Thanksgiving is my very, very favorite season; I use the word "season" on purpose, because I string it out as long as possible, and I love everything about it. Not long after I get back from summer vacation, I start thinking about pumpkins, pilgrims and possible Thanksgiving Day menus. My Indian and Pilgrim statues start appearing on my dining table, the summer flowers don't look pretty anymore, oranges and gold take over outside and the theme begins. The idea of autumn colors, fragrances, family and food are exciting to me. There are so many things to love about Thanksgiving, and one of the favorite things to me is that you can really look forward to family visits without the pressure of, "Did I buy you the right gift?" "Where did I put it?" "When am I going to get it paid for?" Thanksgiving is the opportunity to look the people that you love in the eye and see and hear them without the gift pressure. The emphasis is on others ("How are you, really?" "What are you concerned about?" How can I help you?") instead of on ourselves (Are we adequate? Did we remember everything? "Do you like what I bought?")
Now, I love gift-giving every time and anytime except Christmas or birthdays. When gifts are "expected," it takes some of the fun out of it for me, and somehow the focus gets skewed and the attention is on the giver instead of the "givee," if that's a word. I love looking in a catalogue in June or April and see a thing that is "just right" for the person I care for. I love to be surprised when I find the "perfect gift" for someone when strolling down an aisle when just passing the time, but everything changes when the "I've got to find just the right thing" attitude kicks in.
Well, back to Thanksgiving, none of that "present" pressure is in the air, and if you want to show your love for your friends and family, you can help with acts instead of money by helping to get the table ready or by bringing a dish, or fixing a favorite food or just coming and smiling and holding the baby or sharing a long-ago story and treasuring the moments together. The focus is on being thankful, and that attitude makes you a winner at any time of the year. There are always people whose meaningful family gatherings are in the past and those whose grief is very real. Even at those times, thanking and giving of yourself and focusing on blessings help to bring healing to us. I find that thankful people are usually more unselfish toward others than complainers. The "attitude of gratitude" really works.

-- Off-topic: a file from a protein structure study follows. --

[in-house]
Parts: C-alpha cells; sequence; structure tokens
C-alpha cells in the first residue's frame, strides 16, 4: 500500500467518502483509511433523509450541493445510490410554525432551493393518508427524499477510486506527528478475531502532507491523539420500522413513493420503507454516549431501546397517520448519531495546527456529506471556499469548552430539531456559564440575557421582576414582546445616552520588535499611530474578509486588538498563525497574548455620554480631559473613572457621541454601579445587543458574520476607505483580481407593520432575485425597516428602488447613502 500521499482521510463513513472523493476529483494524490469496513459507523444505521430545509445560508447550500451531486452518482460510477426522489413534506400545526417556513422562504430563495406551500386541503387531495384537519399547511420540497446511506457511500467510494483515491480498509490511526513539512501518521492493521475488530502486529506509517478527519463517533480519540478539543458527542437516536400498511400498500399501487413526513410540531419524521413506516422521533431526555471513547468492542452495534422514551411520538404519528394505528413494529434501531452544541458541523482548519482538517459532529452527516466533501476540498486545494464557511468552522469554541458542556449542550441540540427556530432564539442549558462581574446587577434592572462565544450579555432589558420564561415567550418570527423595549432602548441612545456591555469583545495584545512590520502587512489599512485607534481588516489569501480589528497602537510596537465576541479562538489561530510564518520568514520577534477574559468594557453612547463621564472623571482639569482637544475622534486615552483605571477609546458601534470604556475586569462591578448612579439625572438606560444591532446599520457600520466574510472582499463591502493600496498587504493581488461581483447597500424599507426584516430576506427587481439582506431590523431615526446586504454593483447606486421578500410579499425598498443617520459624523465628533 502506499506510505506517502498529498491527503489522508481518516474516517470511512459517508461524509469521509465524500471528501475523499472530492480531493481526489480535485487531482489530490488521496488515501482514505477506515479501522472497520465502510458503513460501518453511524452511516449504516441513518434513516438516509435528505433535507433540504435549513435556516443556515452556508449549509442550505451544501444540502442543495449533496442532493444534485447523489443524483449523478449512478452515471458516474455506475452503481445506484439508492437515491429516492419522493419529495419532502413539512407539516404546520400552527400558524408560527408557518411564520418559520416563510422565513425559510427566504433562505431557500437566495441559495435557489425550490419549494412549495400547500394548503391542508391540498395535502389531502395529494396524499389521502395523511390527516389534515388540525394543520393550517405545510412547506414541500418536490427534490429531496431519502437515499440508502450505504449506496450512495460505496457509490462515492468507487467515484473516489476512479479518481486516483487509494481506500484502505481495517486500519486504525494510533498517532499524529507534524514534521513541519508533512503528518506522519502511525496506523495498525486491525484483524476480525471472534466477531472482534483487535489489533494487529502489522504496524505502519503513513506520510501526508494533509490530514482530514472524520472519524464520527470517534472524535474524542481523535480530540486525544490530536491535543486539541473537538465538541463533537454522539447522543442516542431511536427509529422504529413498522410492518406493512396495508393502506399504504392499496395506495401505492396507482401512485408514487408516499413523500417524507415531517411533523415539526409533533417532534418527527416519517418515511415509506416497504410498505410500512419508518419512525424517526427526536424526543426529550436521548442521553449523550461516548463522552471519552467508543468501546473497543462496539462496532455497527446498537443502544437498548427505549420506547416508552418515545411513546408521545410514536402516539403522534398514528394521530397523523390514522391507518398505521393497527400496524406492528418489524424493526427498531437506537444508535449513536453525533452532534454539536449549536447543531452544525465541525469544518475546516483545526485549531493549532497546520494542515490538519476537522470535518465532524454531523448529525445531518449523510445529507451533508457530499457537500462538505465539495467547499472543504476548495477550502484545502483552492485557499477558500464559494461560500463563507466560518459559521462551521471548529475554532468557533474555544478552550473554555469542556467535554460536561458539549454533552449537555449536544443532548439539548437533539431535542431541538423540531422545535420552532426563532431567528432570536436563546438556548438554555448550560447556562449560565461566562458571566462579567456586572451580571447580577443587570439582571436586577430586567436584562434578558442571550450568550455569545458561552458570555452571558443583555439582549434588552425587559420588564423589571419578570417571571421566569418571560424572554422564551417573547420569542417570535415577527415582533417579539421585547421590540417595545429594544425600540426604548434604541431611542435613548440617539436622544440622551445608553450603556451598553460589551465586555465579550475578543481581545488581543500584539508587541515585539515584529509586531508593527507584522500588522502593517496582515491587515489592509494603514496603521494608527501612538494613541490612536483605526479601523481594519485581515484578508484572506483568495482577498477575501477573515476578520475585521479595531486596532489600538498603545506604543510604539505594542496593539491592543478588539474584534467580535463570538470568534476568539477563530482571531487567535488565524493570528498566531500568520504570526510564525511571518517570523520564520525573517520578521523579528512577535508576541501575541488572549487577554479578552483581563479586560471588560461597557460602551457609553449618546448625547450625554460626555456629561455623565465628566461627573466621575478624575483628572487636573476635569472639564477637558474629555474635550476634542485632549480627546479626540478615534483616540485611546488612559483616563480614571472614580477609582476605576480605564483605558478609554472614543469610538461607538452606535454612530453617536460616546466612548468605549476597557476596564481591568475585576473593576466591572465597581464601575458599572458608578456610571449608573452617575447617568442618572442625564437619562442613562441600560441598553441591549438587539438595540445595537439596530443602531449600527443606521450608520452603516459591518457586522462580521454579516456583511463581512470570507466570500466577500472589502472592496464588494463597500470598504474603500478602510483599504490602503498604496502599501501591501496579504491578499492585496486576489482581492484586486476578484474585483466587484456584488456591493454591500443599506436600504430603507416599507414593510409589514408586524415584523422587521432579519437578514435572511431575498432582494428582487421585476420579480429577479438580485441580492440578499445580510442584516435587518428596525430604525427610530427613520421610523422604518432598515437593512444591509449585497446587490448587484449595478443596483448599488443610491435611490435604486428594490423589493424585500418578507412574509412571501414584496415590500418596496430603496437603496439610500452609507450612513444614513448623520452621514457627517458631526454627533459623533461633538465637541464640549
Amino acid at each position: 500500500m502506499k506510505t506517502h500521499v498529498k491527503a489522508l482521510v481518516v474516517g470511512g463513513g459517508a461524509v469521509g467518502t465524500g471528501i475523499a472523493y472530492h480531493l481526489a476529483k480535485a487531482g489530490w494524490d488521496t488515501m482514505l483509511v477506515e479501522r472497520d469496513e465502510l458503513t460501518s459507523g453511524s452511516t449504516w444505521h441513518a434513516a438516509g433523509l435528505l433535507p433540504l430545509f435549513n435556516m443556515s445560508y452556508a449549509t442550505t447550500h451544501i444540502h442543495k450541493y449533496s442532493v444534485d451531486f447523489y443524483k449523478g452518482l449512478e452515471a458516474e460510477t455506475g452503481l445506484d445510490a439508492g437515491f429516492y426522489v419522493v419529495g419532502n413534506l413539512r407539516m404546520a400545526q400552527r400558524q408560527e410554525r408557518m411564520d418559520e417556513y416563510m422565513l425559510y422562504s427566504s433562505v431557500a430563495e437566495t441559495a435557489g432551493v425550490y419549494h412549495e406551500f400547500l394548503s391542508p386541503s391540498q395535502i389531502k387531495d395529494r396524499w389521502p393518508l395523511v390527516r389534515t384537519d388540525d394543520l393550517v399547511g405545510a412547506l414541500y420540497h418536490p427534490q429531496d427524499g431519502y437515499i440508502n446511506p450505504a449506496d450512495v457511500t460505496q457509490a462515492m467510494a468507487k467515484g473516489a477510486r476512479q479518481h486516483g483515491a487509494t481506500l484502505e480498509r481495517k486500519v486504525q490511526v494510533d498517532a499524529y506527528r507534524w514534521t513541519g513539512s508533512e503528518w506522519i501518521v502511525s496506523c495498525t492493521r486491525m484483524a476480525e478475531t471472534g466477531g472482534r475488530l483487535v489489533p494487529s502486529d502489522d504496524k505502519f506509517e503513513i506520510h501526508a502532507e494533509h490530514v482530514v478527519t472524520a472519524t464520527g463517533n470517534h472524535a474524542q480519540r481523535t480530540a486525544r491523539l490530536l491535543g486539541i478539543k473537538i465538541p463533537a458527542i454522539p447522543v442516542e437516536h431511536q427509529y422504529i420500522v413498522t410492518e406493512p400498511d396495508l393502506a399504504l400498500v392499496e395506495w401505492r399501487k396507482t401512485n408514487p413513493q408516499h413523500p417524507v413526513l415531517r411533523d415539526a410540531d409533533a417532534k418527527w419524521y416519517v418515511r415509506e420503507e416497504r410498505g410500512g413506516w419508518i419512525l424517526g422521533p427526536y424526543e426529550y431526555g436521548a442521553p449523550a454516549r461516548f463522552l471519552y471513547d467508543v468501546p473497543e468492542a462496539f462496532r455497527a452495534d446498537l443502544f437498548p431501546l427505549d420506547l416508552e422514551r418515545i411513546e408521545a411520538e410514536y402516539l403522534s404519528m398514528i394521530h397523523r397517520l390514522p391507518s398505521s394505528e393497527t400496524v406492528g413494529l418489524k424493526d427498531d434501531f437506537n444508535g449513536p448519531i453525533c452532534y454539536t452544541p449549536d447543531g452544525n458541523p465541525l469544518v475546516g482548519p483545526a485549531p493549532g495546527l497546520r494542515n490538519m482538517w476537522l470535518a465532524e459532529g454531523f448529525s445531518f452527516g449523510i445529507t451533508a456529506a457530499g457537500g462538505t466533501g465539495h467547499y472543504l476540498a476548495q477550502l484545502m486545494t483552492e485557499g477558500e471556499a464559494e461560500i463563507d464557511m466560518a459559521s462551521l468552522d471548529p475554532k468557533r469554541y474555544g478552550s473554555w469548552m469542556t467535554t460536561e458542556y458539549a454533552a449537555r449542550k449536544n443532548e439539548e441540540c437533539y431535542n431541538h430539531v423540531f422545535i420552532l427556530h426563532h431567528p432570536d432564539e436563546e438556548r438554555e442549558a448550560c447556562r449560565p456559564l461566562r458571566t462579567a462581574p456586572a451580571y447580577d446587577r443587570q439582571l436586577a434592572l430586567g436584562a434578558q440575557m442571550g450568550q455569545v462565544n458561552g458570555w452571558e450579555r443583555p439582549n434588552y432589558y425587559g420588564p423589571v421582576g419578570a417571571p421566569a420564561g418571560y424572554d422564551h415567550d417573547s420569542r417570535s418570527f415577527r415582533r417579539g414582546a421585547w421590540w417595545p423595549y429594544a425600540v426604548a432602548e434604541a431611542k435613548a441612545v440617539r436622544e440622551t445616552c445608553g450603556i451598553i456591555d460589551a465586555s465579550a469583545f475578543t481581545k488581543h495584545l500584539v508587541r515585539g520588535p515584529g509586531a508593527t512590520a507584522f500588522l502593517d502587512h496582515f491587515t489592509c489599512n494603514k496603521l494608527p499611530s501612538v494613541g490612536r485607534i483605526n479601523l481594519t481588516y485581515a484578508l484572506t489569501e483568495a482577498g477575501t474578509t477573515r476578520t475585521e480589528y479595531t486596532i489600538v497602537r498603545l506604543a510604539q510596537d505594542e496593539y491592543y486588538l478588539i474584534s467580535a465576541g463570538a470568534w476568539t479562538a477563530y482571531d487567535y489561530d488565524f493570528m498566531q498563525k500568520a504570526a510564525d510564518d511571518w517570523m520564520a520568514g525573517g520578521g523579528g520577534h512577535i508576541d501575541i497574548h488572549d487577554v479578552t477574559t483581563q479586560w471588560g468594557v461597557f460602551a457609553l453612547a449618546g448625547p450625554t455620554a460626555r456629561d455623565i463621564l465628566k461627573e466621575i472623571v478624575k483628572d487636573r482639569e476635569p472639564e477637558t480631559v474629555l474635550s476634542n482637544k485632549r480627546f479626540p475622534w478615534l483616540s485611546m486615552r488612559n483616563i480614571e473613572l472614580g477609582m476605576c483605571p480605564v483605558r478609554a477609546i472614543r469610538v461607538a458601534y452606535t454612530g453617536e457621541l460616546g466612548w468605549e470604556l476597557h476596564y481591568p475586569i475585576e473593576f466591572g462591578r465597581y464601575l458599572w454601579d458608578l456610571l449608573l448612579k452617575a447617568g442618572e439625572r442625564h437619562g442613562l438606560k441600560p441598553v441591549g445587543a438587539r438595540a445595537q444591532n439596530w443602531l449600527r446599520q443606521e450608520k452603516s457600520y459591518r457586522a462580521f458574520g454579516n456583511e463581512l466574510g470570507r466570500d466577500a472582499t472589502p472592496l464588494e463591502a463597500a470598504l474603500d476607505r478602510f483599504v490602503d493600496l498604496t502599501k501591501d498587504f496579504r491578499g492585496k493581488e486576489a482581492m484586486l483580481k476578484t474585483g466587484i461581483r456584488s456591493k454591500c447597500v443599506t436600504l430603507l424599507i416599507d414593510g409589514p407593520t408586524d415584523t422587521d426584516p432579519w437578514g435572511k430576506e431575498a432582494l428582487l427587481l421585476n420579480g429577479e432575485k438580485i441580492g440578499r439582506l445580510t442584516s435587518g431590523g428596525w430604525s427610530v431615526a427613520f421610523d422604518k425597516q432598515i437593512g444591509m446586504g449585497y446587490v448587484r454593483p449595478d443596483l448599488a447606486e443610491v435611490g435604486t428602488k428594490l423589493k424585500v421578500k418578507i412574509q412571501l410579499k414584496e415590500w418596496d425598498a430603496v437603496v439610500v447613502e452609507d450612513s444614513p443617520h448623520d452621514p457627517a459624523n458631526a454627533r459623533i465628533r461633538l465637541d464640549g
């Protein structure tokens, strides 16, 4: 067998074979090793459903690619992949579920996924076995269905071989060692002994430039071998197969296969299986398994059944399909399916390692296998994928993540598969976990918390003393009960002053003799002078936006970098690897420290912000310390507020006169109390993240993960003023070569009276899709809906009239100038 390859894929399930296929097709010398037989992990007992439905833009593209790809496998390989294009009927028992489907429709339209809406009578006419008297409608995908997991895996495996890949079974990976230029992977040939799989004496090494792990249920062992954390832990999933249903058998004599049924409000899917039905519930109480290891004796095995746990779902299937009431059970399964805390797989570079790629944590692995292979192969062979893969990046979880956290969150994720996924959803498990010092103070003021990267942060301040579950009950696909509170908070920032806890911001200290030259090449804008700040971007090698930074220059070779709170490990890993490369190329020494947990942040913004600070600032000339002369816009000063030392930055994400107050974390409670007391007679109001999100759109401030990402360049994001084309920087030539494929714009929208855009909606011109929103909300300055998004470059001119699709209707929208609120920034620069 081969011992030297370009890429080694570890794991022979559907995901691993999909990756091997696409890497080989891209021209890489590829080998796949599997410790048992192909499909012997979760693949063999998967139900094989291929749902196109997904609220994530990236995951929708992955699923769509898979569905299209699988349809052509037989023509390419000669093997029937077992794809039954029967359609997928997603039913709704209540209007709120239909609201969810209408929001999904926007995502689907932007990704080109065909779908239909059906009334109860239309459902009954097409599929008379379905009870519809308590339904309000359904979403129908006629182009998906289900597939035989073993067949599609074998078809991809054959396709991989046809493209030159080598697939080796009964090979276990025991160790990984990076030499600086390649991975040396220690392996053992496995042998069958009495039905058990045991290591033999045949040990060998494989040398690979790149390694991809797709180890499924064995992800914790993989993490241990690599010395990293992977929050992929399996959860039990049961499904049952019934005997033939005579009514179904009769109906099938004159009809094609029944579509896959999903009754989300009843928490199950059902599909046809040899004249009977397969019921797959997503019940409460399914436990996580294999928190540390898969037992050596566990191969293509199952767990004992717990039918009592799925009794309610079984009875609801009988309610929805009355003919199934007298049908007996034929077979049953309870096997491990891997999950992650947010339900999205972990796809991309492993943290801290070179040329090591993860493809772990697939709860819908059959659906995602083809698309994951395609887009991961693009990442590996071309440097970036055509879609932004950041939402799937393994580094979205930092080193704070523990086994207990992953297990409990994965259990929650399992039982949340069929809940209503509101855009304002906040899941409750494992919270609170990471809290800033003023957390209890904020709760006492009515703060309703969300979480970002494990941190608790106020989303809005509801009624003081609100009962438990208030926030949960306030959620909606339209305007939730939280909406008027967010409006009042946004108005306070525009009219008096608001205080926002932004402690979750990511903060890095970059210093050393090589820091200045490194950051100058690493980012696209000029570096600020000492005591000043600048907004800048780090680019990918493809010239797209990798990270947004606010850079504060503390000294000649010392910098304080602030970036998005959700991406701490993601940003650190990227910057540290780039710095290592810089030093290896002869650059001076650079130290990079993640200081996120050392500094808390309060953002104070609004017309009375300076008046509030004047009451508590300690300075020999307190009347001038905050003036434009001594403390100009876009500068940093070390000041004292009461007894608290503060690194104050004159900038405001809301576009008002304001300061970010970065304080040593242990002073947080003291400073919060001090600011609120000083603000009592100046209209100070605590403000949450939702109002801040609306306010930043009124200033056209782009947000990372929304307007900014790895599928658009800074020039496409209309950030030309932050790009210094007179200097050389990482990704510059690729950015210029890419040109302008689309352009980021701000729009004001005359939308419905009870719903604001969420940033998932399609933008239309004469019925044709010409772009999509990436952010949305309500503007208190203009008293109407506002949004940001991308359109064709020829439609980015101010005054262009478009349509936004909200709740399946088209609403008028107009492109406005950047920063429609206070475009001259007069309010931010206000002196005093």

There are several reasons why I start Thanksgiving early and hold on to it as long as I can (I do that for Christmas, too). One of these reasons is that thanking God for our blessings taps into a spiritual principle that works for happier living for everyone. When people are thankful, that means that they are not complaining or griping or judging; those negative attitudes put toxicity into the room or workplace. It's a proven fact that you can't be expressing gratitude and griping at the same time, so the atmosphere is clearer for a time. On the other hand, who doesn't like to be around people who have a sincere grateful heart?
Anyone who knows me well knows that another reason I start Thanksgiving early is that I detest Halloween, and I have a one-person campaign of living with the notion that "If you ignore it, it will go away." Apparently, since Halloween is now second only to Christmas in sales and celebration, my campaign is not being very successful. Still, I am happier thinking about the Pilgrims coming over on the Mayflower than witches flying in on brooms.
When did we as a nation come to celebrate darkness and fear rather than light and peace, greed rather than charity, and danger rather than safety? This is a mystery to me. We, as teachers of young children, give much thought and attention all year long in an attempt to allay children's fears and create for them an environment which is safe and peaceful. Children seem to acquire many fears on their own without our having a day to celebrate the subject.
Beautiful leaves, orange pumpkins, corn stalks, bonfires, golden chrysanthemums, autumn sunlight and harvest moon, children's plays, wonderful food, seeing friends and family that you haven't seen enough over the year; these are all things that I love to plan for, linger over and remember. I enjoy the mental images from my past of men in families having time to fish or hunt, watch football, or play golf together while the ladies at home are preparing a scrumptious meal.
I'm a bit concerned that I may have let the cat out of the bag about the purpose of that dinner between Halloween and winter holiday! I'm afraid that if I put into print that the purpose of Thanksgiving is to give thanks to God, as is historically correct, the same "protectors" of political correctness who are trying to blot out "in God we trust" and Christmas will attempt to wipe Thanksgiving from the calendar also.
I won't make too much of a fuss about it publicly, but I do want to wish you a Happy Thanksgiving Season.
- (You can reach Pat Bryson at email@example.com)